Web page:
The Territory Federal Jurisdiction Forgot: The Question of Greater Federal Jurisdiction in American Samoa
Weaver, Michael W., Washington International Law Journal
The United States Territory of American Samoa is unique for many reasons. It is the only inhabited part of the United States south of the equator. American Samoans are U.S. nationals but not automatically U.S. citizens. Over ninety percent of the land is owned communally and strict prohibitions prevent the alienation of land to non-Samoans. It also is the only U.S. territory that does not have a federal district court and has not been incorporated into a federal judicial district.
The United States established American Samoa's judicial system when the island became a U.S. territory. The High Court of American Samoa is the court of general jurisdiction for the territory. Congress has given the high court federal jurisdiction in a number of areas, but it still lacks jurisdiction in a number of important matters, including bankruptcy and federal crimes listed in Title 18 of the United States Code.
Over the years, numerous proposals have been made to create a federal district court, or even to include American Samoa in an existing federal judicial district. However, a combination of congressional neglect and Samoan hostility has contributed to the absence of a federal district court. In 2006, American Samoa's Delegate to Congress, Eni F.H. Faleomavaega, introduced a bill that would have established a federal district court in American Samoa.1 He eventually withdrew it, but the debate continues.
Many Samoans are nervous that a greater federal presence in the territory, through the creation of a federal district court, would destroy the unique foundations of Samoan society, namely the communal land system and the matai chiefly title system.2 However, the creation of a federal district court in the territory is gaining momentum.3 In recent years, a number of American Samoan residents have been prosecuted for violating federal criminal statutes.4 Due to the lack of a federal district court, the residents have not been tried in American Samoa and instead have been removed from the territory and tried in jurisdictions thousands of miles away with little connection to the alleged crime.5 A growing uneasiness is developing in the territory over this type of rendition.6 Beyond local resentment, these federal prosecutions also implicate the Sixth Amendment right to an impartial jury composed of members from the district where the crime was committed.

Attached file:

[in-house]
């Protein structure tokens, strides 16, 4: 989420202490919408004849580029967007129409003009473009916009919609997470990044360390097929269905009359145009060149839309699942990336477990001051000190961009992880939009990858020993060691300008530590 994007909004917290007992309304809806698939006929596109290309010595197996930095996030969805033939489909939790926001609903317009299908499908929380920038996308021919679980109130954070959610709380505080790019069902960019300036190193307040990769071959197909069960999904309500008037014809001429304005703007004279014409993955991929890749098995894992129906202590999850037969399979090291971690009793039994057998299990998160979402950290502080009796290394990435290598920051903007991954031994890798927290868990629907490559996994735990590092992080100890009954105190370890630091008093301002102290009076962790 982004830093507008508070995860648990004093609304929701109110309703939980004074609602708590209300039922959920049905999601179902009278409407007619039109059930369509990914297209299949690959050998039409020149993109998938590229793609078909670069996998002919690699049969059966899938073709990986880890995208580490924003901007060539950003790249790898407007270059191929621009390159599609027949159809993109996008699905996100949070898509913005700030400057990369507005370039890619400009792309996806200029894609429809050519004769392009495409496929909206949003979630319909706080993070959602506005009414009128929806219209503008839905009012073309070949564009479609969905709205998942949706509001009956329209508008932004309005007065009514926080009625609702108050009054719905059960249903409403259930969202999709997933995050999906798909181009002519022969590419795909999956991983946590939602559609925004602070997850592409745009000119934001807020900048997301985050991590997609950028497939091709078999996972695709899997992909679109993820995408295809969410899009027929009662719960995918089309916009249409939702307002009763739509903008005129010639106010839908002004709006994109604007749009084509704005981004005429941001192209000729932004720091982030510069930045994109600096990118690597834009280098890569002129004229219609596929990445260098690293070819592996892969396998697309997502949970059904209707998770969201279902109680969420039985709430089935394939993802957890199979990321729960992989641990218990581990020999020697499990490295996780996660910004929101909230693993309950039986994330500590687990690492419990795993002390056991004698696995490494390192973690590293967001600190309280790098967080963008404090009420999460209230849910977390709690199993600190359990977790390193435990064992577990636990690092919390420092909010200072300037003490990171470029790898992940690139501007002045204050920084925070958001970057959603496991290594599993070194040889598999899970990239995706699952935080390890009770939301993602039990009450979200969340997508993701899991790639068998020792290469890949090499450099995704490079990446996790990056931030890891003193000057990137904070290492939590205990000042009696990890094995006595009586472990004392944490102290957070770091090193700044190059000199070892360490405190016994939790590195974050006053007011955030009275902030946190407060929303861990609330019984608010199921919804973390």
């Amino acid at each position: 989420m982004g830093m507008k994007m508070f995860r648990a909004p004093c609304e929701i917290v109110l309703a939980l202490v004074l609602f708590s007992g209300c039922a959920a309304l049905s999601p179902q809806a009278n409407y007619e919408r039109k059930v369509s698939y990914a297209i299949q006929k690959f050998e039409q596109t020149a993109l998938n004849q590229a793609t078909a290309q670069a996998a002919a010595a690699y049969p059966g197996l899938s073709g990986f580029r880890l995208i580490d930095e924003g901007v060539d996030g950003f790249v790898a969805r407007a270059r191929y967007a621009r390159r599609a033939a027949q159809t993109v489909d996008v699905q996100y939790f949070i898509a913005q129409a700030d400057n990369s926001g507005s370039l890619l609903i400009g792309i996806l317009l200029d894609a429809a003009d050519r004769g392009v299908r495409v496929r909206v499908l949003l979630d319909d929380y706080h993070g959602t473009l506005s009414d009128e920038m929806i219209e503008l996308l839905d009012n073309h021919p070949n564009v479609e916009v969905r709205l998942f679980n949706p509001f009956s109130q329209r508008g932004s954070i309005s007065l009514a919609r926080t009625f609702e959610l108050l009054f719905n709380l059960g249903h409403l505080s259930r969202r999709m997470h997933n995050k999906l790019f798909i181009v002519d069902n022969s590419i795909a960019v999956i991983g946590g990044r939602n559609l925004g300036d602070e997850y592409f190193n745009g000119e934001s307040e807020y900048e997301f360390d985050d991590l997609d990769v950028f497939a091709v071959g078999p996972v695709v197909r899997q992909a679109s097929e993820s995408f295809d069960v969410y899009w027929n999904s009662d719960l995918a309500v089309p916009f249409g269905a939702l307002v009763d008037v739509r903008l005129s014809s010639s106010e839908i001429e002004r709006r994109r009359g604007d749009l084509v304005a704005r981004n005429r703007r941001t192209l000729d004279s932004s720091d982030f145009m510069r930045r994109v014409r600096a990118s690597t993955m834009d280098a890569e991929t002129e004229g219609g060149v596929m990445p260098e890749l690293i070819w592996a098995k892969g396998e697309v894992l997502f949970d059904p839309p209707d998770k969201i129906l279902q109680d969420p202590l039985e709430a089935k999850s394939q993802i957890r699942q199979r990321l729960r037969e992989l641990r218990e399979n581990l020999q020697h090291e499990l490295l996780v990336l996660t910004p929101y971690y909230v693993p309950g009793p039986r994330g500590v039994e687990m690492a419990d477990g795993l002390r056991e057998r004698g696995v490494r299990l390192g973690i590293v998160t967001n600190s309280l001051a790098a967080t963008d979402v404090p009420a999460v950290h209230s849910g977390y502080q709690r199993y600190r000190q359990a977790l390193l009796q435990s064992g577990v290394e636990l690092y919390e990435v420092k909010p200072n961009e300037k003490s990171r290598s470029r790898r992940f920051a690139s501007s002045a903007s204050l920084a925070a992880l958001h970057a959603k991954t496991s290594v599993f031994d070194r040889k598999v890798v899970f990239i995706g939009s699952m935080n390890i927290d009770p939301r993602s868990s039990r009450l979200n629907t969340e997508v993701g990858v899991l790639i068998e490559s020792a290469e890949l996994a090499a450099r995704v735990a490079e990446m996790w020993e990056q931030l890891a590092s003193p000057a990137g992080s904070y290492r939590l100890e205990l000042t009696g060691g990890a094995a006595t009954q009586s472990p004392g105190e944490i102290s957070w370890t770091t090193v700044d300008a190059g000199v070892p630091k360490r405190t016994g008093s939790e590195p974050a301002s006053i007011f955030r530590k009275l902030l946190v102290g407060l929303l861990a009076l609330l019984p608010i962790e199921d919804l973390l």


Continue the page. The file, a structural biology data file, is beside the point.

A greater federal presence would prevent the rendition of American Samoan residents. However, a federal district court is not necessarily the answer. This article argues for the creation of a new "federal division" within the High Court of American Samoa. The federal division would have jurisdiction over federal laws that would secure the rights of American Samoan residents but still protect their traditional customs. An expansion of the high court's jurisdiction would be a better solution than a federal district court because it avoids creating an entirely alien judicial system in American Samoa.
Part II will provide a brief history of federal district courts and territorial courts as well as examine the existing U.S. territorial courts. Part III will review the unique judiciary of American Samoa. Part IV will discuss the current problems with American Samoan jurisdiction using two recent circuit court of appeals decisions that sanctioned the rendition of American Samoan residents from the territory to be tried in other jurisdictions. Finally, Part V will examine the most recent proposal to create a federal district court in American Samoa and will conclude that the creation of a federal district court is not necessary; instead, empowering the High Court of American Samoa with federal jurisdiction in specific areas would resolve some of the open questions concerning jurisdiction in American Samoa.
II. EXCEPT FOR AMERICAN SAMOA, THE FEDERAL JUDICIAL STRUCTURE HAS SERVED AS A MODEL FOR U.S. TERRITORIAL JUDICIAL SYSTEMS
United States district courts have been part of the judicial system since the first Judiciary Act of 1789. …